One year an upstart rival politician we'll call Joe Bob had the temerity to challenge Kleberg in the Democratic primary, resulting in the convocation of the Texas congressman's staff to plot an election strategy. Several ideas were kicked around before Kleberg himself came up with a brainstorm.

“Why don't we start a rumor that he [copulates with] sheep?” proposed the politician.

This was a bit over the top, even for Lyndon Johnson. The future president leapt to his feet and said, incredulously, “But you know Joe Bob don't [copulate with] sheep!”

“Yeah,” replied the congressman, “but watch what happens when the son of a bitch has to stand up and deny it!”

******

Events of the past week or two have seen the Floyd Mayweather camp adopt a similar tactic with regard to Manny Pacquiao.  But if introducing what would appear to be a red-herring issue — the debate over drug-testing procedures — to the negotiating process was intended as a negotiating ploy, it would appear for the moment to have backfired.  The idea might have been to force Pacquiao to go on the defensive, but Pac-Man instead responded with his stock in trade, the counterpunch — in this case the multi-million dollar defamation suit he filed against the Mayweathers, pere et fils,, with the U.S. District Court in Las Vegas on Wednesday.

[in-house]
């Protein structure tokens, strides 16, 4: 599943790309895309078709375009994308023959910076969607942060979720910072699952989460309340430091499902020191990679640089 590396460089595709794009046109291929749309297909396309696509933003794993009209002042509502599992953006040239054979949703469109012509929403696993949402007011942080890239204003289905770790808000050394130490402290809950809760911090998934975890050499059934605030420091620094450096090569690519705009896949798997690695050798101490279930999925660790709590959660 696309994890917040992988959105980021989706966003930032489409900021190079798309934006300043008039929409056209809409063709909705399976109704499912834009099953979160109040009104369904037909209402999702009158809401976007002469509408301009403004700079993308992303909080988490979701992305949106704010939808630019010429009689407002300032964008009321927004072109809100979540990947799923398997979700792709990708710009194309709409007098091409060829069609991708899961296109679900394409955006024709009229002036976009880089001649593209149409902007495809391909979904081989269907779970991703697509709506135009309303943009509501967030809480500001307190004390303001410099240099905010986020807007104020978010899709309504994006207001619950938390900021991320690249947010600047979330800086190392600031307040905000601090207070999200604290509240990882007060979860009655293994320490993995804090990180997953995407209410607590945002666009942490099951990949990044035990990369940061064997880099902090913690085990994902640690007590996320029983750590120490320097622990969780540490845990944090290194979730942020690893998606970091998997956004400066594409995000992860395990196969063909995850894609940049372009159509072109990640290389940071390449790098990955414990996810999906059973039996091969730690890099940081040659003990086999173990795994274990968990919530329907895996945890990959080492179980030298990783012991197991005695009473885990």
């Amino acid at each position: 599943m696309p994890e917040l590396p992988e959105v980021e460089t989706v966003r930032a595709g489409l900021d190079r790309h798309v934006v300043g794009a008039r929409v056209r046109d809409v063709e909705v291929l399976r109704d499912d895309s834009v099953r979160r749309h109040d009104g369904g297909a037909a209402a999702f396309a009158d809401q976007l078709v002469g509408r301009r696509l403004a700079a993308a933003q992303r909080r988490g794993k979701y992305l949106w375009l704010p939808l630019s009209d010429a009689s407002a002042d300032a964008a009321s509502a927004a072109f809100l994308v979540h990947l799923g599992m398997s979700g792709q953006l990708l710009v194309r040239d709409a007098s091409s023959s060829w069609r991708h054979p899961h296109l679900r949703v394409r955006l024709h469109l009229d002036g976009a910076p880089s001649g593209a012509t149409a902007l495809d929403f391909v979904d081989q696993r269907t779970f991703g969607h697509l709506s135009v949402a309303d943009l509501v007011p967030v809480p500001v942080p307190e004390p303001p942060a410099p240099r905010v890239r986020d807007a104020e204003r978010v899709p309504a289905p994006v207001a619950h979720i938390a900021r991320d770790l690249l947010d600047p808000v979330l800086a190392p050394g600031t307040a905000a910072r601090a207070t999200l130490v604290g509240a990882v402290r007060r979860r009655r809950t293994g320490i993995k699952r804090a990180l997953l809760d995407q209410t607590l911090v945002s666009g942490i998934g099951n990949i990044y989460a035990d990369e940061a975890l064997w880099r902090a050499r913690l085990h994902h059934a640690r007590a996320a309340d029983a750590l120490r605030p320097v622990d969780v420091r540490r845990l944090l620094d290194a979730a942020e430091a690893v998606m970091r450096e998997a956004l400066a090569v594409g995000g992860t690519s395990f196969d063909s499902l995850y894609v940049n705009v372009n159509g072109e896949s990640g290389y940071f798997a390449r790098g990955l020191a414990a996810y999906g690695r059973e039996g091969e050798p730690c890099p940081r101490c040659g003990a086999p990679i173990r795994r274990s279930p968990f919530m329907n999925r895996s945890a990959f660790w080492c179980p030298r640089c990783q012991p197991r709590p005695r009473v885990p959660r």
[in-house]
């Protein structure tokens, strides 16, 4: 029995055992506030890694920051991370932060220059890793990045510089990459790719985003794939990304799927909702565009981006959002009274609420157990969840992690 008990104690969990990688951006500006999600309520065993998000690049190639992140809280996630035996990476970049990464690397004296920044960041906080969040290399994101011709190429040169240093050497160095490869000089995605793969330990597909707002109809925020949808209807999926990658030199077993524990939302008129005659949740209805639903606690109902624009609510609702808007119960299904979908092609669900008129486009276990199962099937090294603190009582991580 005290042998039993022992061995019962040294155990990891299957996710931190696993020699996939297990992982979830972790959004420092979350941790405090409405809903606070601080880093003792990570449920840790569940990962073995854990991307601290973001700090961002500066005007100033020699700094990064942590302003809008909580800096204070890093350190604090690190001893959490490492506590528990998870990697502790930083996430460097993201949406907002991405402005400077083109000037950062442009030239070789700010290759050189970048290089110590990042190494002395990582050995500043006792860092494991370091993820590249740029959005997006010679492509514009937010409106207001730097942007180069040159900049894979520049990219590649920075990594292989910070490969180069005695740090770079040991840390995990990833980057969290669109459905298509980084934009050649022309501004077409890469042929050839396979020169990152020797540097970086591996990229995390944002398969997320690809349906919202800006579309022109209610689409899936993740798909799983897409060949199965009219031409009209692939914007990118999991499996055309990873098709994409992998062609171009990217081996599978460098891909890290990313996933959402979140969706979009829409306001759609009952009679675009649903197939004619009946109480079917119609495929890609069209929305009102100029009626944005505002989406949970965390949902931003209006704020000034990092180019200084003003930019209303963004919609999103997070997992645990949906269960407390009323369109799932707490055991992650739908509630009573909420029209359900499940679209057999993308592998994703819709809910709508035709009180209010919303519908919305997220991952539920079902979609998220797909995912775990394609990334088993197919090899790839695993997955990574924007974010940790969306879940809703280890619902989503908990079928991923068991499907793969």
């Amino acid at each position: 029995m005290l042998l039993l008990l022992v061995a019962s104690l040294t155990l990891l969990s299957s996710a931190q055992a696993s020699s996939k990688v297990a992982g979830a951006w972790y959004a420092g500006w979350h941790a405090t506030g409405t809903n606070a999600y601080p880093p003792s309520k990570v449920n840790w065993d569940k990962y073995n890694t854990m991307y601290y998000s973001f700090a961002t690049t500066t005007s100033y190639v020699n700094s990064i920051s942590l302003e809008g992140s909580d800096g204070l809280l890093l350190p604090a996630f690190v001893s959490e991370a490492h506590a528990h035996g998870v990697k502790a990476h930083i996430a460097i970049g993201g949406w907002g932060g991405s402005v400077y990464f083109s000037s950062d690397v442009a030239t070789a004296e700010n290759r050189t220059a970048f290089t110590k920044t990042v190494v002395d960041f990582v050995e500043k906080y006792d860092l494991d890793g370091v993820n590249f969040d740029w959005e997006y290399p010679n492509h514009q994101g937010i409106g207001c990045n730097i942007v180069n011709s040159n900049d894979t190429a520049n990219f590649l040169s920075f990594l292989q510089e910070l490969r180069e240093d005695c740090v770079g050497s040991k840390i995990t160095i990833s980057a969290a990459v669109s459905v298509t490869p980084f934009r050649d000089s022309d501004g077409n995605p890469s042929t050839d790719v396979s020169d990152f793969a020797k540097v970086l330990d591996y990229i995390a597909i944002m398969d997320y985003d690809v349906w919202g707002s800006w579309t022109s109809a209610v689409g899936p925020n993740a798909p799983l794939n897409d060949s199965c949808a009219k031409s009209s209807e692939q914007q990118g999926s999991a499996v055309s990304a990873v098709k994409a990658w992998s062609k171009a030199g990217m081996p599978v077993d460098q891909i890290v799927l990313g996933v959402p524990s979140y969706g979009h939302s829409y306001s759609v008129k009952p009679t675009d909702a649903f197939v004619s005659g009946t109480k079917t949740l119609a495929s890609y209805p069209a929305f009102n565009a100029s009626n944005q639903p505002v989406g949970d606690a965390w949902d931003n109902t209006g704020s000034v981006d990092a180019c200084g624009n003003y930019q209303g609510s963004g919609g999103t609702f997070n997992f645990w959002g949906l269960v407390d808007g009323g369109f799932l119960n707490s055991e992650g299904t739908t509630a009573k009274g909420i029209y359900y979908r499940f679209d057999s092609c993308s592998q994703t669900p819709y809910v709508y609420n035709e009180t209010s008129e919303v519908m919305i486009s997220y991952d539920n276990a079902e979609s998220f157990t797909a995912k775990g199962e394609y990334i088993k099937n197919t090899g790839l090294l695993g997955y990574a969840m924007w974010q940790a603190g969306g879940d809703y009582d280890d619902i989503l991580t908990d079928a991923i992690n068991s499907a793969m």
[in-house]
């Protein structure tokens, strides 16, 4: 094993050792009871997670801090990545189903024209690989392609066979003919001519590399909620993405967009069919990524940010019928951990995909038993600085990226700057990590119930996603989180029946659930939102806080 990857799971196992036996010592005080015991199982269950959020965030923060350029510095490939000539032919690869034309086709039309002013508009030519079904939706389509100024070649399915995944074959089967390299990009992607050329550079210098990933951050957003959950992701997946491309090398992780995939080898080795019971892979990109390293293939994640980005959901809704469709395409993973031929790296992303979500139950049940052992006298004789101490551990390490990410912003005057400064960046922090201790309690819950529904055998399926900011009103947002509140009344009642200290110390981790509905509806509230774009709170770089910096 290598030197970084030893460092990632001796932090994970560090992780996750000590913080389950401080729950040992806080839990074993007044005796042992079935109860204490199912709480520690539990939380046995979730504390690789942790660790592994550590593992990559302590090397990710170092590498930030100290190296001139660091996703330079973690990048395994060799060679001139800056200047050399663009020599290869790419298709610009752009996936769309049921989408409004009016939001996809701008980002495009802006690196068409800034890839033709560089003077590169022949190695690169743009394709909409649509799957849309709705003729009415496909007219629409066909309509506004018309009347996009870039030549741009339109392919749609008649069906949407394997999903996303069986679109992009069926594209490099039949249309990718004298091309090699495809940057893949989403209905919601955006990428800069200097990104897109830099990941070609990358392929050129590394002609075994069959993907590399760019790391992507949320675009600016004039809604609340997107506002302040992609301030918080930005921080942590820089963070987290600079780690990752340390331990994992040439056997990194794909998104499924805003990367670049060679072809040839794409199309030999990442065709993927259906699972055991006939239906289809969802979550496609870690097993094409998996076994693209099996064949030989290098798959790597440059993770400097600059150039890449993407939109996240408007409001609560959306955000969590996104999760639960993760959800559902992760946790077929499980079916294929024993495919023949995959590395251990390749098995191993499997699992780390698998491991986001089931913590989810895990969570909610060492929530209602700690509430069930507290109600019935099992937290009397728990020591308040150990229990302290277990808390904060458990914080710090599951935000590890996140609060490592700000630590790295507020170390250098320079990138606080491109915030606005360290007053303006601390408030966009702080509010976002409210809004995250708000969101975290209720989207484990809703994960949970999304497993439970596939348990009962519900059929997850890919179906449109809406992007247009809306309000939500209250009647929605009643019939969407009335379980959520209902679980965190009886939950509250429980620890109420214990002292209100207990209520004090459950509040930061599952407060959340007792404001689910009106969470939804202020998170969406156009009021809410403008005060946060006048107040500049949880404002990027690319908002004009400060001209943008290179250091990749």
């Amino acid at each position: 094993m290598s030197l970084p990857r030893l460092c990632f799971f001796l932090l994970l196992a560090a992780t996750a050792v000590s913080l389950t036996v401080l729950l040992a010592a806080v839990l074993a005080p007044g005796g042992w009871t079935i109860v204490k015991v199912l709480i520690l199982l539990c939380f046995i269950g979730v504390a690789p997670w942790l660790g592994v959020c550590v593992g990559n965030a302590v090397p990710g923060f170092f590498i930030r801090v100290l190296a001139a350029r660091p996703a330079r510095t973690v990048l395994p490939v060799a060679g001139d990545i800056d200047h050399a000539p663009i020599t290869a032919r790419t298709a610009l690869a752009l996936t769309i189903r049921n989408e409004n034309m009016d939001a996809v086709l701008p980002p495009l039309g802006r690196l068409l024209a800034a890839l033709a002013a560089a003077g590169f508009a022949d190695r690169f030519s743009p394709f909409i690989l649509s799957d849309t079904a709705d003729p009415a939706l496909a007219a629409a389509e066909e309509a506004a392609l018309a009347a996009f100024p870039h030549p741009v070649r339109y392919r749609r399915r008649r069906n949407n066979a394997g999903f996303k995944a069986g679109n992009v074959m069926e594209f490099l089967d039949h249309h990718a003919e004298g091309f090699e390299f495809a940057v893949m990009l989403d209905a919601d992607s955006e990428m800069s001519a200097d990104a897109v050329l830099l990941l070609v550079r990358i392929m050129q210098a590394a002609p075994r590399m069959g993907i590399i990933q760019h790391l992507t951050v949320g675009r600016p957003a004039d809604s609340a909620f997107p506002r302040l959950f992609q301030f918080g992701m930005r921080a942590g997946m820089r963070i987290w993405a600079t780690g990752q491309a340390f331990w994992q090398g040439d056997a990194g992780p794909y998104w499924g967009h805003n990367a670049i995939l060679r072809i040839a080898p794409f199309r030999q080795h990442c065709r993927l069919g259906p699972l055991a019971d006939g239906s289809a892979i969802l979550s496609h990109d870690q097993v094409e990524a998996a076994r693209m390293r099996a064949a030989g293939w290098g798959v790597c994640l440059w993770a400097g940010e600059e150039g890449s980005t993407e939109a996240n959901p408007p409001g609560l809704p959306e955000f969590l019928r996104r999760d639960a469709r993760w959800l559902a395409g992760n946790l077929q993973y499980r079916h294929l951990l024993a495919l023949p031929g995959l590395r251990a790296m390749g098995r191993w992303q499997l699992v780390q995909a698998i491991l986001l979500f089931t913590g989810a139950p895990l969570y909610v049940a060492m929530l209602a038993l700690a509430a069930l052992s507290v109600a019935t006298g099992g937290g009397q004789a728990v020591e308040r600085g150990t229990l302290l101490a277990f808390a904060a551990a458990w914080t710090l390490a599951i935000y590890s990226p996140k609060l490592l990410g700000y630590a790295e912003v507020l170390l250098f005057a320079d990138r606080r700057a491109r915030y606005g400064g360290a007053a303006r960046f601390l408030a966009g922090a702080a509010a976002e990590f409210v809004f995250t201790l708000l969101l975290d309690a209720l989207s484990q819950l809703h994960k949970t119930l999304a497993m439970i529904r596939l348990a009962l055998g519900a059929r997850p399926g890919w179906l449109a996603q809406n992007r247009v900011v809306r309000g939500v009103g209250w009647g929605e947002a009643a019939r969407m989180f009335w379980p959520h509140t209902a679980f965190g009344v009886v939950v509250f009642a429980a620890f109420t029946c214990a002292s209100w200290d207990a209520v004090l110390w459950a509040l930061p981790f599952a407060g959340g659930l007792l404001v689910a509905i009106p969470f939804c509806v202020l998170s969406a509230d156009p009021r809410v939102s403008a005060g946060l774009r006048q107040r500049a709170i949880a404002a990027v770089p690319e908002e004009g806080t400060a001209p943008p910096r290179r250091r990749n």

In boxing even more than in life, you never say never, but you'd have to say that Pacquiao-Mayweather is a dead issue right now, at least in its March 13 incarnation. Bob Arum says Pacquiao is prepared to move along to another opponent, and Mayweather is supposedly looking at Matthew Hatton in England.

We'll believe that when we see it, for at least three reasons: (1) There would hardly seem to be enough money in that one to make it worth Floyd's time, (2) He's going to have to put so much into preparing a defense to this lawsuit that he mightn't have time to train and (3) He'd get a better workout if he stayed in Vegas and boxed one of Uncle Roger's girl opponents.

*****